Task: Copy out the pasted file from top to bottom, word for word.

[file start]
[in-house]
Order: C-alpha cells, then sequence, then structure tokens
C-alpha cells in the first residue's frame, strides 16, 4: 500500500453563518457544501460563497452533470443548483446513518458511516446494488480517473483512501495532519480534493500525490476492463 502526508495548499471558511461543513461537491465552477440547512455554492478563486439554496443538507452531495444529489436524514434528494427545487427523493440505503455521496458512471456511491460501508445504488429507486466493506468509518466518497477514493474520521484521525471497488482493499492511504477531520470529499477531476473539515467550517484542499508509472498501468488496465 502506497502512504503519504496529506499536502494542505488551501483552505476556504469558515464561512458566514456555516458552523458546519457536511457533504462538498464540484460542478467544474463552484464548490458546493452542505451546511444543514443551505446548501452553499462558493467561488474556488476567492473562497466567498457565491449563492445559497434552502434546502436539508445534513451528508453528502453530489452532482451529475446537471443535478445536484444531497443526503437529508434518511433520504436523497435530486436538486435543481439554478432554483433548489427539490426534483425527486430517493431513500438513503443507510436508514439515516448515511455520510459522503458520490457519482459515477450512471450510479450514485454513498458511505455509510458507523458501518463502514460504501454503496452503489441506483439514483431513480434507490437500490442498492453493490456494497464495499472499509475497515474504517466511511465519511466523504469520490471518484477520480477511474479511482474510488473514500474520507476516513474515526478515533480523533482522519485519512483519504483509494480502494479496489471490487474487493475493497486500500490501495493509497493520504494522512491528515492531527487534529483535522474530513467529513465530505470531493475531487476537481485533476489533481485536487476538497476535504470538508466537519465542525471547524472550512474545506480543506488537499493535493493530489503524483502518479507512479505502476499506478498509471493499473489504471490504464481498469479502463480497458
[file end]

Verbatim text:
[in-house]
Order: C-alpha cells, then sequence, then structure tokens
C-alpha cells in the first residue's frame, strides 16, 4: 500500500453563518457544501460563497452533470443548483446513518458511516446494488480517473483512501495532519480534493500525490476492463 502526508495548499471558511461543513461537491465552477440547512455554492478563486439554496443538507452531495444529489436524514434528494427545487427523493440505503455521496458512471456511491460501508445504488429507486466493506468509518466518497477514493474520521484521525471497488482493499492511504477531520470529499477531476473539515467550517484542499508509472498501468488496465 502506497502512504503519504496529506499536502494542505488551501483552505476556504469558515464561512458566514456555516458552523458546519457536511457533504462538498464540484460542478467544474463552484464548490458546493452542505451546511444543514443551505446548501452553499462558493467561488474556488476567492473562497466567498457565491449563492445559497434552502434546502436539508445534513451528508453528502453530489452532482451529475446537471443535478445536484444531497443526503437529508434518511433520504436523497435530486436538486435543481439554478432554483433548489427539490426534483425527486430517493431513500438513503443507510436508514439515516448515511455520510459522503458520490457519482459515477450512471450510479450514485454513498458511505455509510458507523458501518463502514460504501454503496452503489441506483439514483431513480434507490437500490442498492453493490456494497464495499472499509475497515474504517466511511465519511466523504469520490471518484477520480477511474479511482474510488473514500474520507476516513474515526478515533480523533482522519485519512483519504483509494480502494479496489471490487474487493475493497486500500490501495493509497493520504494522512491528515492531527487534529483535522474530513467529513465530505470531493475531487476537481485533476489533481485536487476538497476535504470538508466537519465542525471547524472550512474545506480543506488537499493535493493530489503524483502518479507512479505502476499506478498509471493499473489504471490504464481498469479502463480497458